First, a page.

The forklift fuel robbery
With fuel prices on the increase, even a small difference in fuel efficiency adds up to very large savings - money that no company can afford to waste.
The study showed a surprisingly large difference between manufacturers’ fuel consumption, making big savings a tangible reality with the ‘right’ truck.
Fuel consumption is a figure that’s often overlooked when buying a new truck, buried as it is, deep in the manufacturer’s VDI datasheet… and if the figure given does not compare well, who can blame the salesman for not drawing it to your attention? In some cases, the fuel consumption figure may not even be shown at all.
In this article we’ll show you what to look for, how it’s measured - and we’ll help give you an idea of how much money you could be saving, to spend on something else.
Read on and you’ll see that the fuel cost difference can add up to as much as 12,000 Euro per truck between two manufacturers over five years. A staggering figure, and with the cost of fuel rising ever-higher, it’s an issue that’s not going to go away or improve any time soon.
The Fuel Consumption Test
The fuel consumption figure given on forklift datasheets is typically shown as VDI 60.
This figure means the truck has driven a ‘duty cycle’ based on the VDI2198 test circuit (see figure below), carefully moderating its speed so that it completes this cycle 60 times in 60 minutes. Fuel consumption for the hour is then measured.
VDI stands for[‘Verband Deutscher Ingenieure’, the accepted standard for comparing fuel consumption of the different forklift trucks. However, in practice, how the truck is used, and, in particular, the way that the operator drives can, and usually does, make an even more significant difference.
The truck being tested drives forward to position ‘A’, then lifts its rated load to a height of 2 metres, reverses out and travels to position ‘B’ some 30 metres away, where it lifts its load again to 2 metres, before reversing to its start position.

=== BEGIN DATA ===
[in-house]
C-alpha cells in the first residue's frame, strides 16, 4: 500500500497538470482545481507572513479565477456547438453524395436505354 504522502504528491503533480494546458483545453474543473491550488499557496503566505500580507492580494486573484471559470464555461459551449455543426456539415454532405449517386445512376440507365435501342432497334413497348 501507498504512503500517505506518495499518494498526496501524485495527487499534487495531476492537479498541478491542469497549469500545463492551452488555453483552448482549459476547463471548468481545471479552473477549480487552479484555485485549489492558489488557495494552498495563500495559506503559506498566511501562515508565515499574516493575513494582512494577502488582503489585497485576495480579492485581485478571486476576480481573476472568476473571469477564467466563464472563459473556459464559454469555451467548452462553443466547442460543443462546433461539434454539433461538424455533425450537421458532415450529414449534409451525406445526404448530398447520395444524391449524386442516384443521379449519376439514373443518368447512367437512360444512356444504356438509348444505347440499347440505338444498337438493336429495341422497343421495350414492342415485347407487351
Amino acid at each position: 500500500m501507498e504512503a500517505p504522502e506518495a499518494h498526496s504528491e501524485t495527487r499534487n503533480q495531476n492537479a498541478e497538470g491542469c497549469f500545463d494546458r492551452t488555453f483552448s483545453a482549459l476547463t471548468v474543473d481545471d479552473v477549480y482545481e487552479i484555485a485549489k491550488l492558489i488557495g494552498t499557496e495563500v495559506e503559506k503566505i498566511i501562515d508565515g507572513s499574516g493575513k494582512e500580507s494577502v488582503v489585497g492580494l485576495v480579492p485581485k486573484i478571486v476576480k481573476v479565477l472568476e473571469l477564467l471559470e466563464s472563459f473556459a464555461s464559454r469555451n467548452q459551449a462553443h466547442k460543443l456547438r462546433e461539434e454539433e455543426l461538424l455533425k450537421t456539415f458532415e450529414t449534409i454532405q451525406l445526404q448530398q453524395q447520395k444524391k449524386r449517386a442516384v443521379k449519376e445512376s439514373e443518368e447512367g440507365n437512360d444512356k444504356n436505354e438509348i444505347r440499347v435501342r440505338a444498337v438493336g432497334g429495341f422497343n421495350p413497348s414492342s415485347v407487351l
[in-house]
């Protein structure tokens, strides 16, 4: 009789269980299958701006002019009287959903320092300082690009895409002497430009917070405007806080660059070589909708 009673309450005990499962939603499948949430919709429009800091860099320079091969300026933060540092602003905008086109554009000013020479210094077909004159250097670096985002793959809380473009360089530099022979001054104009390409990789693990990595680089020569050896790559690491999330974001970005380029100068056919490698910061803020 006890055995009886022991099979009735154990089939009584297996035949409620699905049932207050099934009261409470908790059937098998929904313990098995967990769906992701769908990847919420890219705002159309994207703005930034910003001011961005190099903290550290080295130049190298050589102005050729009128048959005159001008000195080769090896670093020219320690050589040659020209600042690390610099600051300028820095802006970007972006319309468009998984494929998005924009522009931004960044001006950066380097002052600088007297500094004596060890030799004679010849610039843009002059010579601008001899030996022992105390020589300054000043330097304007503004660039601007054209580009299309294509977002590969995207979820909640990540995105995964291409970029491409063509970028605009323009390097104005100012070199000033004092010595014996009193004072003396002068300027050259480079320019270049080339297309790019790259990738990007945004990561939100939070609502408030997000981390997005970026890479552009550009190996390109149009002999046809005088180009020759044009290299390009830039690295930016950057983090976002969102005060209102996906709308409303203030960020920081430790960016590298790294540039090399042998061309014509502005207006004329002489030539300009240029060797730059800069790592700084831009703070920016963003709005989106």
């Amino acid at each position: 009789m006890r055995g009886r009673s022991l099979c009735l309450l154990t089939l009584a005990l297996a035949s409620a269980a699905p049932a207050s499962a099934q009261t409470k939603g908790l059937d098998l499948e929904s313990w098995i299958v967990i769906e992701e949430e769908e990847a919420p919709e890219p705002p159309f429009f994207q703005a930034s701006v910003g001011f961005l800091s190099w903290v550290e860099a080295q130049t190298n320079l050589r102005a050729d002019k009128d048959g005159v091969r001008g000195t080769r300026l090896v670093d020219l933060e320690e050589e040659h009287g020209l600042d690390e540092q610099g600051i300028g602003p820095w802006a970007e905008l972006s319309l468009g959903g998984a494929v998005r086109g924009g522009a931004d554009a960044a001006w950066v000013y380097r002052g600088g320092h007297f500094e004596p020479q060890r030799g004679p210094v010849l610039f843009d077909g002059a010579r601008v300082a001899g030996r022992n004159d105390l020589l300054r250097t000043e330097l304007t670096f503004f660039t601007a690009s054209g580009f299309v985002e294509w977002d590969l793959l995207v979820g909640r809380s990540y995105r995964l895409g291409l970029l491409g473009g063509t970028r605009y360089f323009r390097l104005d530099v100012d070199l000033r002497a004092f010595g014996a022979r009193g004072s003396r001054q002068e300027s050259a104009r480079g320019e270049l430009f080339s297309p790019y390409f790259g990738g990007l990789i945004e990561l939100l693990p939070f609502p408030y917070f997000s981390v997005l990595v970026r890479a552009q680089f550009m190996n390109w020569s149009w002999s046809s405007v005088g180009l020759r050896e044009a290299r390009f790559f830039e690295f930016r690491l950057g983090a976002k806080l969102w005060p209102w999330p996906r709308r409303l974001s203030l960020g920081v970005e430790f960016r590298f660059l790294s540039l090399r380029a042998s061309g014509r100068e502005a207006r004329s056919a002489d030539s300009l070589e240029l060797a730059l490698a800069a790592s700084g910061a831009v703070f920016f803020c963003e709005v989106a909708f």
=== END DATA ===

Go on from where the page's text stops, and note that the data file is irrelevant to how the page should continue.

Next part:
VDI test cycle according to VDI2198.
This is obviously quite an intensive cycle, and in most real-world situations a forklift will not work as intensively as this throughout its shift, but this is the standard measurement. A reasonable estimate of real-world fuel consumption cost may be reached by taking each manufacturer’s datasheet VDI60 fuel consumption figure – and assume it is working, on average, for just 60% of the time, or 4.8 hours a day.
So here’s how to work out total fuel costs for yourself:
- Take the Fuel Consumption figure from a forklift’s spec sheet
- Multiply this by the fuel cost per litre of diesel or per kg for LPG
- Estimate how many hours per day the truck will be used (e.g. 60% of an 8 hour shift = 4.8)
- Multiply by number of shifts per year (e.g. 260)
- Multiply by number of years in contract (e.g. 5)
The chart below shows five well-known forklift truck manufacturers (apart from Mitsubishi, their names have been removed). In each case, the manufacturer’s datasheet for a 2.5 tonne LPG engine model was used to obtain and compare the Fuel Consumption figure.
By using manufacturers’ own data, it was clearly shown that there is currently a large difference between manufacturers’ fuel consumption performance. When taken over short or long periods, and in moderately intensive applications, fuel can account for a very large part of the cost of ownership – a huge factor if the buying decision is influenced by price.
Figures calculated over a typical five year contract period show that an efficient truck can save its operator around £13,000 in fuel compared to the worst – using current fuel prices, which are certain to rise further.
- Action points
- Estimate your own potential savings, by using the formula given here (and by estimating the intensity of your current operation) comparing the truck you use now with a more energy efficient alternative.
- When choosing your next IC engine forklift, be sure to check the manufacturers’ fuel consumption figures and discuss them with the representative.
- Ask the local dealer’s representative for an equivalent quote for using an electric truck. You may be surprised. (See our article ‘Electric or IC engine: which is right for your site?’)